• http://www.twitter.com/AhContraire AhContraire

    IMMEDIATE SCHOOL BUS STOP SOLUTION:
    Have the school bus drivers re-route or move their bus pickup and drop off locations on busy streets like this, to a nearby residential side street that has far less traffic in the first place.
    Not every school bus stop is on a busy street so it will not be that many bus stops that are moved to residential streets. If it’s really dangerous, maybe the school bus can travel to both sides of the busy street and have two separate bus stops where the kids won’t have to cross the street to begin with.

    LONG TERM SCHOOL BUS STOP SOLUTION:
    Allocate a little more money to the school bus budget to make these school bus boarding stops to be within these residential streets permanently instead of trying “to squeeze every dollar out of a school bus budget” by making transfers on these busy streets just to
    (a) save as much gas as possible,
    (b) minimize the number of bus stops and
    (c) minimize total travel time.

    The current way these school bus routes are setup does not take into account the the safety of kids arriving and departing from these boarding and drop off locations.

    If you add all the money needed for new and current
    (1) school crossing zones,
    (2) school zone flashing lights and maintenance,
    (3) the daily crossing guard and support personnel

    you will see the above money could be used to move and increase the number of bus stops to a safer residential locations as mentioned above.

    And this include those school crossing closest to schools. Sure the trip is short, but a few school buses can act as a shuttle. Plus, it would help parents find parking in residential areas as opposed to some of the really busy streets that get totally congested from parents waiting for their kids or dropping them off close to the school. This shuttle service is similar to what is used at big events to reduce congestion.

    The fact there are even Speed Camera for school zones shows that some of these school bus routes and stop locations are inherently dangerous due to busy street traffic. In fact, just adding and moving the bus stops to residential areas is safer for everyone to begin with, kids, parents, buses and other drivers. This is also not to mention the traffic jams these school buses create when stopped in heavy traffic to pick up kids or let them off.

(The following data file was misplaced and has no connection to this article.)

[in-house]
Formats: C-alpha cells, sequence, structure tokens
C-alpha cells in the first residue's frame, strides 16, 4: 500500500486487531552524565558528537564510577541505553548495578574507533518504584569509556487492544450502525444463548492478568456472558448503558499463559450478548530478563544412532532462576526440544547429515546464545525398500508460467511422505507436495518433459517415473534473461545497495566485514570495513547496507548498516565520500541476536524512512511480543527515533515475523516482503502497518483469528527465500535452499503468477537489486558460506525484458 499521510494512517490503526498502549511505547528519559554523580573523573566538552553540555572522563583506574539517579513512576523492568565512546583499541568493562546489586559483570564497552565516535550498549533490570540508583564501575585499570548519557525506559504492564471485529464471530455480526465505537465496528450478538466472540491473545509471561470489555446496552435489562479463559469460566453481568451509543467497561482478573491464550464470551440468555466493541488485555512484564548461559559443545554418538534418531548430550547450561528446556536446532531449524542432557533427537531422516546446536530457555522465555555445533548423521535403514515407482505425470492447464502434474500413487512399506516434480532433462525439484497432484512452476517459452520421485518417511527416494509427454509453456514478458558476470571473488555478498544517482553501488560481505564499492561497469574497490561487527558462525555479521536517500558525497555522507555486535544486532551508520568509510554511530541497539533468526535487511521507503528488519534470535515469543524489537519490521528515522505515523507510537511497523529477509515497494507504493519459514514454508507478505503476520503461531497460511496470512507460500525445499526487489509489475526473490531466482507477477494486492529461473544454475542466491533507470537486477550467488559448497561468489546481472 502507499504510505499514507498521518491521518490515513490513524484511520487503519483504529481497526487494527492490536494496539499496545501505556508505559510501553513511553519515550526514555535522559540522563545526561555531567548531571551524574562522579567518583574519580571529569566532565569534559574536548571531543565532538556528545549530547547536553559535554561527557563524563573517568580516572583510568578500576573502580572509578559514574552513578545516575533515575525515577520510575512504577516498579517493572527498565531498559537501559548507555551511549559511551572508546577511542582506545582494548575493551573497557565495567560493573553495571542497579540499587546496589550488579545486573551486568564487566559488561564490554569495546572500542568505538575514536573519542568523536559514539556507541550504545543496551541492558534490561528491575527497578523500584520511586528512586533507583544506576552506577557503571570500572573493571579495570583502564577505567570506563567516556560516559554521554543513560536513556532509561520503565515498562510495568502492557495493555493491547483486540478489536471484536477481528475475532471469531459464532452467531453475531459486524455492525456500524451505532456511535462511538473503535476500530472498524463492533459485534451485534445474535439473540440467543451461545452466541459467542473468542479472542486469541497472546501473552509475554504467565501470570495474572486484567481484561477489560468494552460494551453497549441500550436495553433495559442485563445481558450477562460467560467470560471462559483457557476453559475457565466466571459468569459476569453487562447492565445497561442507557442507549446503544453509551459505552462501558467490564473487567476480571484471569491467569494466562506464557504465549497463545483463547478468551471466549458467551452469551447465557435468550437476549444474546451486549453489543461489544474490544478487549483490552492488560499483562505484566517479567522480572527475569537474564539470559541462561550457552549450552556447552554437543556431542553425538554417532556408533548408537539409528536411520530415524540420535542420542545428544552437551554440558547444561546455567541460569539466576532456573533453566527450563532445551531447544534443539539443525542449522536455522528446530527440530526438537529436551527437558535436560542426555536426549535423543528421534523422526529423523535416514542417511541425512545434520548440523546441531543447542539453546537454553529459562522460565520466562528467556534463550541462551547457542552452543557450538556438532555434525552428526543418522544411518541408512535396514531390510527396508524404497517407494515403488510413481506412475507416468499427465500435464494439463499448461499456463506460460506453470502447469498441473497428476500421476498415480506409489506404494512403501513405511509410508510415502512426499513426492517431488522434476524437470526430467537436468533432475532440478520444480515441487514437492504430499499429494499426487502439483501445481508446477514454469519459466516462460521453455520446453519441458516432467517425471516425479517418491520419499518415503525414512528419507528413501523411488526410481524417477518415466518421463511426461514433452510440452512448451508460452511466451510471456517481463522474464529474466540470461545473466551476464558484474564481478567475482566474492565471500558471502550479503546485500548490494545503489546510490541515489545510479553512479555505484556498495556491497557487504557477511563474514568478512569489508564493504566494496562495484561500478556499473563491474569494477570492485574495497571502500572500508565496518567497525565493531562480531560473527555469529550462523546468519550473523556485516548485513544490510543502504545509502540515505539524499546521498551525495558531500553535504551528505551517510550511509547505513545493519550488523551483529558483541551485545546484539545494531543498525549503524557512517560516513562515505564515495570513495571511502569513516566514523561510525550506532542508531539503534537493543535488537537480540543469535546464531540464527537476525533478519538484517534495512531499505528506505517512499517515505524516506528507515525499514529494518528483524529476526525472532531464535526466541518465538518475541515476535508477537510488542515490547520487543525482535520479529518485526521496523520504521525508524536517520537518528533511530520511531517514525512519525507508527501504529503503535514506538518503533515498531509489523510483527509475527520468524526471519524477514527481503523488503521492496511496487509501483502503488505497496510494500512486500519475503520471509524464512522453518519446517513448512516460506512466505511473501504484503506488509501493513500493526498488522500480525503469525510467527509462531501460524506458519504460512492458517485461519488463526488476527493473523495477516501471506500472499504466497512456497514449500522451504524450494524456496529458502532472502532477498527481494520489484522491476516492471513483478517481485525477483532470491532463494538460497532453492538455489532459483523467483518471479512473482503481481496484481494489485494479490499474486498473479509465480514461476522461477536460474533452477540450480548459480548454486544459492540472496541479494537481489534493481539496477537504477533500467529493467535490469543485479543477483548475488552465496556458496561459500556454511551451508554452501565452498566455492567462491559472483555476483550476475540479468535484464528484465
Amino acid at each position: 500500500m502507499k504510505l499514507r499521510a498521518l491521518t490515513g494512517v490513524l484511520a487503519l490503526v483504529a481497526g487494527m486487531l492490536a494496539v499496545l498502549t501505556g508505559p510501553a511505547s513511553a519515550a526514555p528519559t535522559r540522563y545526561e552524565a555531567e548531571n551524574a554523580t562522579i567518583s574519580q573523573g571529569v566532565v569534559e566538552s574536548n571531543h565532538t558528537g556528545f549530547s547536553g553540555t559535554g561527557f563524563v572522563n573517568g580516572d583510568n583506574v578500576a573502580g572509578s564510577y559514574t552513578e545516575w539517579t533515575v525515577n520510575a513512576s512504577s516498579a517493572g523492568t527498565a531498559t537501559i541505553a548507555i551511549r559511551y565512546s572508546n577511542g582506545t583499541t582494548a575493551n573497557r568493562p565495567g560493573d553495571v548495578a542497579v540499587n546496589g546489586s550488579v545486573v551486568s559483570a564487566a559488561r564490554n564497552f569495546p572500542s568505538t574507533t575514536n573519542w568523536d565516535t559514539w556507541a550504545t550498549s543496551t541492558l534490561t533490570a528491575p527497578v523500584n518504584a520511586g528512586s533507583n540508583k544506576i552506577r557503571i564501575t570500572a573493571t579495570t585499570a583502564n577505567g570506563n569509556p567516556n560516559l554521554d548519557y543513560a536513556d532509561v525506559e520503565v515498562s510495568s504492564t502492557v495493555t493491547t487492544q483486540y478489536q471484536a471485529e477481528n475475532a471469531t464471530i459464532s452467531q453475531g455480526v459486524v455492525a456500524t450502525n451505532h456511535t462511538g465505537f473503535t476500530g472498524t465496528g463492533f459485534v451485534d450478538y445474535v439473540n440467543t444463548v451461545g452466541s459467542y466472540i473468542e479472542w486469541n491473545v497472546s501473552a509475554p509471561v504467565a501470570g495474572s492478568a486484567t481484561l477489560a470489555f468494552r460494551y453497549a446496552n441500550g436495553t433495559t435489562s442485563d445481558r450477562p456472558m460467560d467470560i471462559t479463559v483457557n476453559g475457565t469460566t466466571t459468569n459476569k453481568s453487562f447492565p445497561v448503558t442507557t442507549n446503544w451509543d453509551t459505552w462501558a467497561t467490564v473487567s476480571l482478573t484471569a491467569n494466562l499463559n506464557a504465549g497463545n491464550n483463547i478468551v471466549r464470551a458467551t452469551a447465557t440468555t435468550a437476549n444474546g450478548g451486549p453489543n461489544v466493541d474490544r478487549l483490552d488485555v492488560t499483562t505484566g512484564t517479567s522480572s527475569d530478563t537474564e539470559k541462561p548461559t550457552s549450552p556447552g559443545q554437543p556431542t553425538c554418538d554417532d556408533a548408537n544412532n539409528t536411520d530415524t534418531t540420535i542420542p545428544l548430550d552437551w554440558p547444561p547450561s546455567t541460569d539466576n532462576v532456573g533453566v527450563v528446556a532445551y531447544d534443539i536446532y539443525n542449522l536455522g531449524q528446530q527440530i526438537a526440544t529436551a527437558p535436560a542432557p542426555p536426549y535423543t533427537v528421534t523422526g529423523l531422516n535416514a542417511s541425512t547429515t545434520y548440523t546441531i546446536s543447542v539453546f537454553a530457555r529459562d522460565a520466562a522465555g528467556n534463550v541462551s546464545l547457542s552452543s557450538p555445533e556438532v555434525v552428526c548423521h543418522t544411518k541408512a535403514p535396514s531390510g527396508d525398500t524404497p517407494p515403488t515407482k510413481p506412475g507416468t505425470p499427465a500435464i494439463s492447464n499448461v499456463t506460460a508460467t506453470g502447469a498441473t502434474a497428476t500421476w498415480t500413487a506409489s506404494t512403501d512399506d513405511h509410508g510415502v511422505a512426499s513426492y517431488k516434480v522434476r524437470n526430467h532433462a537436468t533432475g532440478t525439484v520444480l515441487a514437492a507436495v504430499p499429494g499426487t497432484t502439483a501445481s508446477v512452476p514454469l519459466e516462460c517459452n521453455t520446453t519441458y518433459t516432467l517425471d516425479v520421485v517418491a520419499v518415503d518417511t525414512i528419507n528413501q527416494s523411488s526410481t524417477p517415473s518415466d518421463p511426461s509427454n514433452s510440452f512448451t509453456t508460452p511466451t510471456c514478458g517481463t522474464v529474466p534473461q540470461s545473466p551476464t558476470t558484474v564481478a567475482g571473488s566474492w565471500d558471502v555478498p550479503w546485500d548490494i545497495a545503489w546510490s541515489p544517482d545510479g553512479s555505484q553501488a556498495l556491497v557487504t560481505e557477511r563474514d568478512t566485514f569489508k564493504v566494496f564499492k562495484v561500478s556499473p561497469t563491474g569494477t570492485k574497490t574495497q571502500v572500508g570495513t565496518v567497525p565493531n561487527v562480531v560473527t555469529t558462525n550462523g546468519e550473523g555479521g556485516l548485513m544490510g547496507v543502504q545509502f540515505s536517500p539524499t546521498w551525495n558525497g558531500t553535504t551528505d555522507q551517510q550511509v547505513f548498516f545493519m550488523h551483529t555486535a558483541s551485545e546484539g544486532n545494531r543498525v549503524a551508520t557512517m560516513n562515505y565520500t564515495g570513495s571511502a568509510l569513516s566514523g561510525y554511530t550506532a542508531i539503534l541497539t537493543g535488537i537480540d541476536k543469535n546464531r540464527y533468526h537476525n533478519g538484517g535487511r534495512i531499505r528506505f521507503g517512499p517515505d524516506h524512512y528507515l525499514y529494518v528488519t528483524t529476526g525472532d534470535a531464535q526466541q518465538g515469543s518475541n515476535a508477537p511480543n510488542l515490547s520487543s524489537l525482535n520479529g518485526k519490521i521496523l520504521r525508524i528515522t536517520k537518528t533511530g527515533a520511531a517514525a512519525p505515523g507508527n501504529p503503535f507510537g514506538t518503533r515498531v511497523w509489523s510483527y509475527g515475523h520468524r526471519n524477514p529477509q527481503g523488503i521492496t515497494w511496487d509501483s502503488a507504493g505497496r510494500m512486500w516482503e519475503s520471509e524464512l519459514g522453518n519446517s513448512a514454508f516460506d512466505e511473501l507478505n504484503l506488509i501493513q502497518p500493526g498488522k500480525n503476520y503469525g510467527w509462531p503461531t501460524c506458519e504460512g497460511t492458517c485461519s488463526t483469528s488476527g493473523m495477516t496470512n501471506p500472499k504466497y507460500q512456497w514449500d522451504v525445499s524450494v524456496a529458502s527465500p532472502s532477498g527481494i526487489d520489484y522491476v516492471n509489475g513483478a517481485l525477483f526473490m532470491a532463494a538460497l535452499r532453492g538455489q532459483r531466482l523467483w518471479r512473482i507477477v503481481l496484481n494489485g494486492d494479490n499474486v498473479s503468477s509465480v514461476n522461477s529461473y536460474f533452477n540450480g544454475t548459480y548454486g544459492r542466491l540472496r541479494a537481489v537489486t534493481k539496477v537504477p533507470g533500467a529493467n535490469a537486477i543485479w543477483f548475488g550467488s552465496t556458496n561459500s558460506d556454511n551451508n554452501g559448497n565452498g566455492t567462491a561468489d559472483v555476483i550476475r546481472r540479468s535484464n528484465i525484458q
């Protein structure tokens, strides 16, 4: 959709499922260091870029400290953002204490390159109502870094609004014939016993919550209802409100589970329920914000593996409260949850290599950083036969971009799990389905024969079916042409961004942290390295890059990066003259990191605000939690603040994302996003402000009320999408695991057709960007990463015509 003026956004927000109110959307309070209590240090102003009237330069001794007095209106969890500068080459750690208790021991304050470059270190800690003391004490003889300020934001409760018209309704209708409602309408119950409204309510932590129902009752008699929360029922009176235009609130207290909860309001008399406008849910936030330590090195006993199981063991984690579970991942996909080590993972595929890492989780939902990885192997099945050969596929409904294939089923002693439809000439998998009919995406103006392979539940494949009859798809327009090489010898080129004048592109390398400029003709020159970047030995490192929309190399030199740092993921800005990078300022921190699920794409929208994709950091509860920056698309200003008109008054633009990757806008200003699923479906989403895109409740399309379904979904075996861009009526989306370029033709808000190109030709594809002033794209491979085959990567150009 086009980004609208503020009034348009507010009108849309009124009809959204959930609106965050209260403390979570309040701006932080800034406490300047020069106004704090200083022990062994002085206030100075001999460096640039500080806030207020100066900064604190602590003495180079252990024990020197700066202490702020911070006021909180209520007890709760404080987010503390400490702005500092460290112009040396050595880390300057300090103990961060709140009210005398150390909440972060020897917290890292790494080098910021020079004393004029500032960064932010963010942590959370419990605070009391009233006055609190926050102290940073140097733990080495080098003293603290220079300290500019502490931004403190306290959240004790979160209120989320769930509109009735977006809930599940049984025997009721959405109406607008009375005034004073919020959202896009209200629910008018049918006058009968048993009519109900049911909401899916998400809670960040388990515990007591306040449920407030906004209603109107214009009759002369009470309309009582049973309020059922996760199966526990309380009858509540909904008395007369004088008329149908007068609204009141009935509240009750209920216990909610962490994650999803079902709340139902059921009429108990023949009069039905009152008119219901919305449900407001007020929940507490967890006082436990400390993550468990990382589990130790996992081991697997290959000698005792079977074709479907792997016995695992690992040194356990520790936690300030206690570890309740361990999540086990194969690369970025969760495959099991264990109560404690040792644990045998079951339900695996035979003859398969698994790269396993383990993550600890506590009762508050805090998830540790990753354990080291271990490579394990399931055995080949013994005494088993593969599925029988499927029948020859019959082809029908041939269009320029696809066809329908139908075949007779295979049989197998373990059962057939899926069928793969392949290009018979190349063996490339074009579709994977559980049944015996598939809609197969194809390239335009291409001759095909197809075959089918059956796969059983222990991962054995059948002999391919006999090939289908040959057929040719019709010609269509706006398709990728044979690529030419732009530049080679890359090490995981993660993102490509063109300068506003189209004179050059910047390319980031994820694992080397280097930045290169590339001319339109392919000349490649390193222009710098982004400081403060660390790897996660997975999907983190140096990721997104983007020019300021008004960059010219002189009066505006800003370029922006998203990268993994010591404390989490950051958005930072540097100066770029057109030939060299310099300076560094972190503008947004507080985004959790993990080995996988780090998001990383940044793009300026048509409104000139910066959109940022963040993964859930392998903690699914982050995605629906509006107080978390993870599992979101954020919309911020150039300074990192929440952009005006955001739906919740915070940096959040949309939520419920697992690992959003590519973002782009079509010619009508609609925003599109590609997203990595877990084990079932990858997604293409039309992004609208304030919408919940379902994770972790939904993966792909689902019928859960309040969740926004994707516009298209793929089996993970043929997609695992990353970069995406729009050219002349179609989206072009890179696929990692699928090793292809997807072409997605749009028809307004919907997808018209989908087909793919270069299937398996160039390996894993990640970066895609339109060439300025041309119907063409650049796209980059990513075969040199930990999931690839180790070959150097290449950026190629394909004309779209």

• nickelndime

    I smell LAWSUIT – Hello! Kate Mehok (I hope you and your nonprofit charter board have your Errors and Omissions insurance in effect and up to date because yoiu surely know that the State, White, Dobard, et al. will drop you like a hot potato)

  • http://peterccook.com/ Peter Cook

    Nowhere in this article does it state that Shaud was with his mother when he was struck and killed. That’s kind of an important fact don’t you think since folks are trying to use this tragedy to attack the schools? Interesting omission…

  • http://thelensnola.org/ Steve Myers

    His mother wasn’t with him. If you look at the video, she’s not there. On the unedited video (which we haven’t posted), just after Shaud was hit his mother runs out from a house across the street. I believe some news outlets reported initially that the mother was with him, but that didn’t bear out.

  • http://peterccook.com/ Peter Cook

    I stand corrected then – just watched the video.

  • M. BButler

    1. The small business basic nature of a charter school contradicts that they would be willing to make extra expenditures for crossing guards, that’s why they have mostly uncertified teachers with no benefits.

    2. Pre-Katrina, there were children hit or killed on highways and throughfares that ribbon the city, where there were NO Crossing guards–N. Rampart, Louisa, N. Claiborne, St. Claude, and many others. ACORN ran many successful campaigns to win crossing guards in these areas. Children are not hit at crossing locations where there are crossing guards, period.

    3. Pre-Katrina, the City funded crossing guards, and it wasn’t a huge
    expenditure, through a line item in the Police budget. The Police never
    liked having to share a dime with the crossing guards, who were paid
    minimum wages with no benefits but that’s where they were funded. The City Council need to reinstate this program

  • nickelndime

    Why are these schools NOT paying for guards at each pick up and drop off point on the routes? School zones are nice (!), but actually behind the times since more students are being transported on buses to school campuses that are miles from their homes. As far the mother being wherever and whenever, there remains a sound basis for a legal suit against the school (nonprofit board) and the State for negligence which resulted in the boy’s death. The bus company (in this case, Hammonds Transportation) may be named, but it is not their responsibility to hire crossing guards. So, back to the original question, what attorney is handling this?